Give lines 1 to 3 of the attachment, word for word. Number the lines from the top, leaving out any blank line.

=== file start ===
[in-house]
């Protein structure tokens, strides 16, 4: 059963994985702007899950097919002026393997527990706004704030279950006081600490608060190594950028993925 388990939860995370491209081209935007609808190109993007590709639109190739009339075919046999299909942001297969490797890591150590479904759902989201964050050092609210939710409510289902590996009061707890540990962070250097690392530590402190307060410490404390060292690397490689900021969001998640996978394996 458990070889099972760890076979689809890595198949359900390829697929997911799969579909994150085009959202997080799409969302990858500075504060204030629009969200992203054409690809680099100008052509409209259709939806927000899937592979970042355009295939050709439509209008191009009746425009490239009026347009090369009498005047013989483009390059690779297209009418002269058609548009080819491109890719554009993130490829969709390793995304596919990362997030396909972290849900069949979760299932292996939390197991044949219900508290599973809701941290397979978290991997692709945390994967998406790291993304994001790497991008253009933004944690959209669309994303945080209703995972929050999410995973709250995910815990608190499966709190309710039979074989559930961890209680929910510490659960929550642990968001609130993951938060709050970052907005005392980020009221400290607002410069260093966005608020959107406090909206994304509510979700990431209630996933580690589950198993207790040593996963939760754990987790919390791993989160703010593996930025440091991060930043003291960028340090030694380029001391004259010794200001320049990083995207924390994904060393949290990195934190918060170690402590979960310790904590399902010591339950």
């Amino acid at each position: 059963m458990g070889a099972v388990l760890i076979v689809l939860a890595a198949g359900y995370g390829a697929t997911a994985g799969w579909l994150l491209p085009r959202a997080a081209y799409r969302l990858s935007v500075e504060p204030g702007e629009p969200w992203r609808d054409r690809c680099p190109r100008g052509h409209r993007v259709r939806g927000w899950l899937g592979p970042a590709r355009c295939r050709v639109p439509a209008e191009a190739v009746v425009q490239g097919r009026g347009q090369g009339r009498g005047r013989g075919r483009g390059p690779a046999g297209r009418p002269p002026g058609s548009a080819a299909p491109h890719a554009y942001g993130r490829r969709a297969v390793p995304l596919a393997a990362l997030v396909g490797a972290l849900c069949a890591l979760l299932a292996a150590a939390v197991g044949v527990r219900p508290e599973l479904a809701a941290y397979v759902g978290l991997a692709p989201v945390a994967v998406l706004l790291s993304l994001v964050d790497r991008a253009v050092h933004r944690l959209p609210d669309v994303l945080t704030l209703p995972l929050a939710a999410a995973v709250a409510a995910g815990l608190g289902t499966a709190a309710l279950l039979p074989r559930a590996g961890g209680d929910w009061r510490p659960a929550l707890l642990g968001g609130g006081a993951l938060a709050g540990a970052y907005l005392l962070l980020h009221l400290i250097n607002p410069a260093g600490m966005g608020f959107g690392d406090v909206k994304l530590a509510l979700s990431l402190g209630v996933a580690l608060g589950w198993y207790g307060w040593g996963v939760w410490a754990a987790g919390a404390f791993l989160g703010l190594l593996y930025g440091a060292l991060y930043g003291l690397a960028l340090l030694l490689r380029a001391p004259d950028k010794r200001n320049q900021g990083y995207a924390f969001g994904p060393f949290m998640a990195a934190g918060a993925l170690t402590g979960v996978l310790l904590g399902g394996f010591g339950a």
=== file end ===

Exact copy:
[in-house]
């Protein structure tokens, strides 16, 4: 059963994985702007899950097919002026393997527990706004704030279950006081600490608060190594950028993925 388990939860995370491209081209935007609808190109993007590709639109190739009339075919046999299909942001297969490797890591150590479904759902989201964050050092609210939710409510289902590996009061707890540990962070250097690392530590402190307060410490404390060292690397490689900021969001998640996978394996 458990070889099972760890076979689809890595198949359900390829697929997911799969579909994150085009959202997080799409969302990858500075504060204030629009969200992203054409690809680099100008052509409209259709939806927000899937592979970042355009295939050709439509209008191009009746425009490239009026347009090369009498005047013989483009390059690779297209009418002269058609548009080819491109890719554009993130490829969709390793995304596919990362997030396909972290849900069949979760299932292996939390197991044949219900508290599973809701941290397979978290991997692709945390994967998406790291993304994001790497991008253009933004944690959209669309994303945080209703995972929050999410995973709250995910815990608190499966709190309710039979074989559930961890209680929910510490659960929550642990968001609130993951938060709050970052907005005392980020009221400290607002410069260093966005608020959107406090909206994304509510979700990431209630996933580690589950198993207790040593996963939760754990987790919390791993989160703010593996930025440091991060930043003291960028340090030694380029001391004259010794200001320049990083995207924390994904060393949290990195934190918060170690402590979960310790904590399902010591339950």
């Amino acid at each position: 059963m458990g070889a099972v388990l760890i076979v689809l939860a890595a198949g359900y995370g390829a697929t997911a994985g799969w579909l994150l491209p085009r959202a997080a081209y799409r969302l990858s935007v500075e504060p204030g702007e629009p969200w992203r609808d054409r690809c680099p190109r100008g052509h409209r993007v259709r939806g927000w899950l899937g592979p970042a590709r355009c295939r050709v639109p439509a209008e191009a190739v009746v425009q490239g097919r009026g347009q090369g009339r009498g005047r013989g075919r483009g390059p690779a046999g297209r009418p002269p002026g058609s548009a080819a299909p491109h890719a554009y942001g993130r490829r969709a297969v390793p995304l596919a393997a990362l997030v396909g490797a972290l849900c069949a890591l979760l299932a292996a150590a939390v197991g044949v527990r219900p508290e599973l479904a809701a941290y397979v759902g978290l991997a692709p989201v945390a994967v998406l706004l790291s993304l994001v964050d790497r991008a253009v050092h933004r944690l959209p609210d669309v994303l945080t704030l209703p995972l929050a939710a999410a995973v709250a409510a995910g815990l608190g289902t499966a709190a309710l279950l039979p074989r559930a590996g961890g209680d929910w009061r510490p659960a929550l707890l642990g968001g609130g006081a993951l938060a709050g540990a970052y907005l005392l962070l980020h009221l400290i250097n607002p410069a260093g600490m966005g608020f959107g690392d406090v909206k994304l530590a509510l979700s990431l402190g209630v996933a580690l608060g589950w198993y207790g307060w040593g996963v939760w410490a754990a987790g919390a404390f791993l989160g703010l190594l593996y930025g440091a060292l991060y930043g003291l690397a960028l340090l030694l490689r380029a001391p004259d950028k010794r200001n320049q900021g990083y995207a924390f969001g994904p060393f949290m998640a990195a934190g918060a993925l170690t402590g979960v996978l310790l904590g399902g394996f010591g339950a």